Coop­er said he recent­ly spoke with the Coun­cil of Gov­er­nors and they iden­ti­fied three issues in which states can make a dif­fer­ence: pro­fes­sion­al licens­ing for spous­es, the Inter­state Com­pact on Edu­ca­tion­al Oppor­tu­ni­ty for Mil­i­tary Chil­dren, and job cre­den­tial­ing for tran­si­tion­ing ser­vice members. 

Job licens­ing remains a big issue for mil­i­tary spous­es, who often have to start from scratch on a license when they move to anoth­er state, Coop­er not­ed. “This is a big deal, with almost 40 per­cent of spous­es who are full-time employ­ees being in some sort of a pro­fes­sion with a license,” he said. 

The edu­ca­tion com­pact, which eas­es tran­si­tions between schools for mil­i­tary chil­dren, encom­pass­es 39 out of 50 states, he not­ed, but the goal is to get all of the states on board. “This is impact­ing my child and chil­dren of hun­dreds of thou­sands of peo­ple,” he said. “It’s time to do it, and the first lady is a great voice to push this forward.” 

The coun­cil com­mit­ted unan­i­mous­ly to doing every­thing it could to move those pieces for­ward, Coop­er said. “In a very pos­i­tive way, it speaks to what we’re try­ing to do with Join­ing Forces,” he added. 

The first lady, he not­ed, often says the initiative’s impact needs to be felt at a per­son­al level. 

“What impacts peo­ple is employ­ment, jobs, health and well-being, and your child’s edu­ca­tion,” he said. “We’re hit­ting these areas to make it personal.” 

Since they launched Join­ing Forces, Oba­ma and Biden have hit the road to spread their mes­sage of mil­i­tary fam­i­ly sup­port nation­wide, and Coop­er recent­ly joined their trav­els. This sum­mer, he accom­pa­nied the first lady to Fayet­teville, S.C., for the film­ing of an “Extreme Makeover: Home Edi­tion” episode fea­tur­ing a Navy vet­er­an who hous­es home­less female veterans. 

He also trav­eled with the first lady and Dr. Biden to New Hamp­shire for a mil­i­tary fam­i­ly cook­out and with the first lady to Naval Sta­tion Oceana in Vir­ginia Beach, Va., to attend a screen­ing of “Har­ry Pot­ter and the Death­ly Hal­lows Part 2” along with hun­dreds of mil­i­tary fam­i­ly members. 

The “Extreme Makeover” trip, Coop­er not­ed, was a great exam­ple of Join­ing Forces at work — from the 3,000 peo­ple who vol­un­teered to help build the home to the peo­ple who stood in the scorch­ing heat for hours to sup­port the home­own­er vet­er­an. On each of their trips, Coop­er said, the first lady and Biden took time to talk to mil­i­tary fam­i­lies as well as to peo­ple in the com­mu­ni­ty. Peo­ple often ask what they can do to help mil­i­tary fam­i­lies, he said, and the first lady usu­al­ly answers, “Do what you do best.”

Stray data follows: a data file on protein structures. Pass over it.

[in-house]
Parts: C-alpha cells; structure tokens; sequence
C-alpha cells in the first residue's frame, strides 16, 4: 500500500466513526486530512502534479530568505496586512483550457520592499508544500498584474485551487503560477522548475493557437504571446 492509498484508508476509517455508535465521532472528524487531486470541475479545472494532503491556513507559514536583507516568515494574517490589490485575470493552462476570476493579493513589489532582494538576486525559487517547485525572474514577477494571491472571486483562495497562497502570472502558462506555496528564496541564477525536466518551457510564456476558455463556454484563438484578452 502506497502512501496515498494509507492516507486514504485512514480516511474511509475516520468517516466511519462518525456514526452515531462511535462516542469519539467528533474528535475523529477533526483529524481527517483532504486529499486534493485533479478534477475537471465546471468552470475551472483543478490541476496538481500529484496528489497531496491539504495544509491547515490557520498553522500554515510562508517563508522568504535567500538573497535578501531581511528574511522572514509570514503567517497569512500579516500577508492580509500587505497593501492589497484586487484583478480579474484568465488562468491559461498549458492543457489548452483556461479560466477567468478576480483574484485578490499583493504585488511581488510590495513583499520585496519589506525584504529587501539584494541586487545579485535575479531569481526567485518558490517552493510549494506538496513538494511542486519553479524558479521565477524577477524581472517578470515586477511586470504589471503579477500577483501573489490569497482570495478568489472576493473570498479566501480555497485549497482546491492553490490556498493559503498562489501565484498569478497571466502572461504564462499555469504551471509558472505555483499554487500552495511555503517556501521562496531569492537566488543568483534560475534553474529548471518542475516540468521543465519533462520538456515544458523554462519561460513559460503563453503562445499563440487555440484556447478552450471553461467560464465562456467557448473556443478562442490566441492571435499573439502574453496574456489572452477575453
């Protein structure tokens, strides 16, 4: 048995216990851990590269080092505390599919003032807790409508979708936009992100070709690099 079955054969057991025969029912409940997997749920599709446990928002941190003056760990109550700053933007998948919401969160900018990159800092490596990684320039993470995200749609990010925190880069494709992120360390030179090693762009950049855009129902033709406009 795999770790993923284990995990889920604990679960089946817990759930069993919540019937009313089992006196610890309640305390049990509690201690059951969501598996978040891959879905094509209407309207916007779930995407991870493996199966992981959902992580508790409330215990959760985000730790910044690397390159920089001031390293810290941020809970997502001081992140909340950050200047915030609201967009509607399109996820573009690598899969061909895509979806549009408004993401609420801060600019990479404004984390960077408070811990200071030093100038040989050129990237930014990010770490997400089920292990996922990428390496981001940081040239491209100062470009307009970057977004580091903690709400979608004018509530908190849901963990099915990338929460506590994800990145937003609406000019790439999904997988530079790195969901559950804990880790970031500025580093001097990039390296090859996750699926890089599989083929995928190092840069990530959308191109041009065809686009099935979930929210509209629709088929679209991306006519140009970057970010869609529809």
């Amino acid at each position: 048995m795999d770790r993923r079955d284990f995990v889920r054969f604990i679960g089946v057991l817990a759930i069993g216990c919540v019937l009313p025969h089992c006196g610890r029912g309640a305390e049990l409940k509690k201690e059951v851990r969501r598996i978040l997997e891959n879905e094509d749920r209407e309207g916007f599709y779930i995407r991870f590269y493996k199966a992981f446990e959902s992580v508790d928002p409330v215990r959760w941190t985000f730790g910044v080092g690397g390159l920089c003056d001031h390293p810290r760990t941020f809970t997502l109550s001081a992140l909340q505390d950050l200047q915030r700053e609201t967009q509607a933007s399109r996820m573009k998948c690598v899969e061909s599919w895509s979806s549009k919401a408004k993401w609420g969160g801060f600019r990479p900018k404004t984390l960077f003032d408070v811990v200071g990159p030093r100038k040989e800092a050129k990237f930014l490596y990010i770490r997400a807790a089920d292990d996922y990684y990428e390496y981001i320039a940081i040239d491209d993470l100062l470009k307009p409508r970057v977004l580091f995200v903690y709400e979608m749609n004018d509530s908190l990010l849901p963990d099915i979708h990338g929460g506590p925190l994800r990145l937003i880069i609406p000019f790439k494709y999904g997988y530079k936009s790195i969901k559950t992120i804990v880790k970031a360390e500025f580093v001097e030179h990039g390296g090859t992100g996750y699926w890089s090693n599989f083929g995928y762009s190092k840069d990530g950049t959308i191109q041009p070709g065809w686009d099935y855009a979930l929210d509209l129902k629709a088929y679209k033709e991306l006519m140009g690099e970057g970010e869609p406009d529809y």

Busi­ness own­ers can hire mil­i­tary spous­es, uni­ver­si­ties can con­nect with vet­er­ans, and indi­vid­u­als can help by mow­ing a lawn or watch­ing a mil­i­tary parent’s kids, Coop­er point­ed out. “It’s a pret­ty broad spec­trum, and in between are thou­sands of oppor­tu­ni­ties,” he added. 

While they may not know exact­ly how, Coop­er said, it’s evi­dent peo­ple want to help. He cit­ed the huge suc­cess of the Oper­a­tion Hon­or Cards pro­gram, which encour­ages peo­ple to vol­un­teer for com­mu­ni­ty ser­vice to hon­or the ser­vice of mil­i­tary fam­i­lies. In just a few months, peo­ple have pledged near­ly 7 mil­lion hours and served near­ly 3.5 mil­lion hours. The goal, he not­ed, was 2.5 million. 

“I think it’s indica­tive of where the coun­try is in terms of what the chair­man [of the Joint Chiefs of Staff] calls the sea of good­will,” Coop­er said. “It man­i­fests in dif­fer­ent ways.” 

Mil­i­tary fam­i­lies pride them­selves on their self-suf­fi­cien­cy, he not­ed, but still, they need help. “Let’s lever­age the extra­or­di­nary capac­i­ty of the nation to give help,” he said. 

Cooper’s ser­vice at the White House is tem­po­rary, but he said he hopes the Join­ing Forces ini­tia­tive is any­thing but. 

“This isn’t a flash in the pan,” he said. “This is about deliv­er­ing atten­tion and focus­ing effort on fam­i­lies and vet­er­ans for the long haul.” 

The first lady often says every­one can do some­thing, Coop­er said. “What that is, in doing some­thing, is the bridge that needs to get built,” he said. “And the great piece is it’s our bridge to build.” 

U.S. Depart­ment of Defense
Office of the Assis­tant Sec­re­tary of Defense (Pub­lic Affairs)